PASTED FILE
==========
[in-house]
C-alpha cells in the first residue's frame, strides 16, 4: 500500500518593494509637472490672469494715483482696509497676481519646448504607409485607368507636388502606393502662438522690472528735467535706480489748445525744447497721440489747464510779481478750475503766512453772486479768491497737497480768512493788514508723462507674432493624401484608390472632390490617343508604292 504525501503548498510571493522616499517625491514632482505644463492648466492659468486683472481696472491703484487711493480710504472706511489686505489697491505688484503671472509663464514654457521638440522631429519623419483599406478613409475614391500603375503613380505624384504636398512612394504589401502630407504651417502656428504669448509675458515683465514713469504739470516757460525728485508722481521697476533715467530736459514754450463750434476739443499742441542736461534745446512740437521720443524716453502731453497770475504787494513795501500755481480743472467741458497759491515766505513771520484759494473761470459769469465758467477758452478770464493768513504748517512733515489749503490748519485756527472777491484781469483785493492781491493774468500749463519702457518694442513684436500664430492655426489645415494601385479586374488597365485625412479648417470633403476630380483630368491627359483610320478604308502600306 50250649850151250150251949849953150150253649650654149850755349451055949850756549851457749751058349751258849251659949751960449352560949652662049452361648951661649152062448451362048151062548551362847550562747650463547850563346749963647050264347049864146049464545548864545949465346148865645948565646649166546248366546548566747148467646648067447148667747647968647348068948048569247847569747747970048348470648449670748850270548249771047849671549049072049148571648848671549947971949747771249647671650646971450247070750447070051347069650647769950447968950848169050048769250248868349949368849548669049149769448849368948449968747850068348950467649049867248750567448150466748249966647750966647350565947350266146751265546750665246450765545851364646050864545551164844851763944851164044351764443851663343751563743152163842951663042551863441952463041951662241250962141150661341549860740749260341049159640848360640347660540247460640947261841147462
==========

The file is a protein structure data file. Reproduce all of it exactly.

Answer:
[in-house]
C-alpha cells in the first residue's frame, strides 16, 4: 500500500518593494509637472490672469494715483482696509497676481519646448504607409485607368507636388502606393502662438522690472528735467535706480489748445525744447497721440489747464510779481478750475503766512453772486479768491497737497480768512493788514508723462507674432493624401484608390472632390490617343508604292 504525501503548498510571493522616499517625491514632482505644463492648466492659468486683472481696472491703484487711493480710504472706511489686505489697491505688484503671472509663464514654457521638440522631429519623419483599406478613409475614391500603375503613380505624384504636398512612394504589401502630407504651417502656428504669448509675458515683465514713469504739470516757460525728485508722481521697476533715467530736459514754450463750434476739443499742441542736461534745446512740437521720443524716453502731453497770475504787494513795501500755481480743472467741458497759491515766505513771520484759494473761470459769469465758467477758452478770464493768513504748517512733515489749503490748519485756527472777491484781469483785493492781491493774468500749463519702457518694442513684436500664430492655426489645415494601385479586374488597365485625412479648417470633403476630380483630368491627359483610320478604308502600306 50250649850151250150251949849953150150253649650654149850755349451055949850756549851457749751058349751258849251659949751960449352560949652662049452361648951661649152062448451362048151062548551362847550562747650463547850563346749963647050264347049864146049464545548864545949465346148865645948565646649166546248366546548566747148467646648067447148667747647968647348068948048569247847569747747970048348470648449670748850270548249771047849671549049072049148571648848671549947971949747771249647671650646971450247070750447070051347069650647769950447968950848169050048769250248868349949368849548669049149769448849368948449968747850068348950467649049867248750567448150466748249966647750966647350565947350266146751265546750665246450765545851364646050864545551164844851763944851164044351764443851663343751563743152163842951663042551863441952463041951662241250962141150661341549860740749260341049159640848360640347660540247460640947261841147462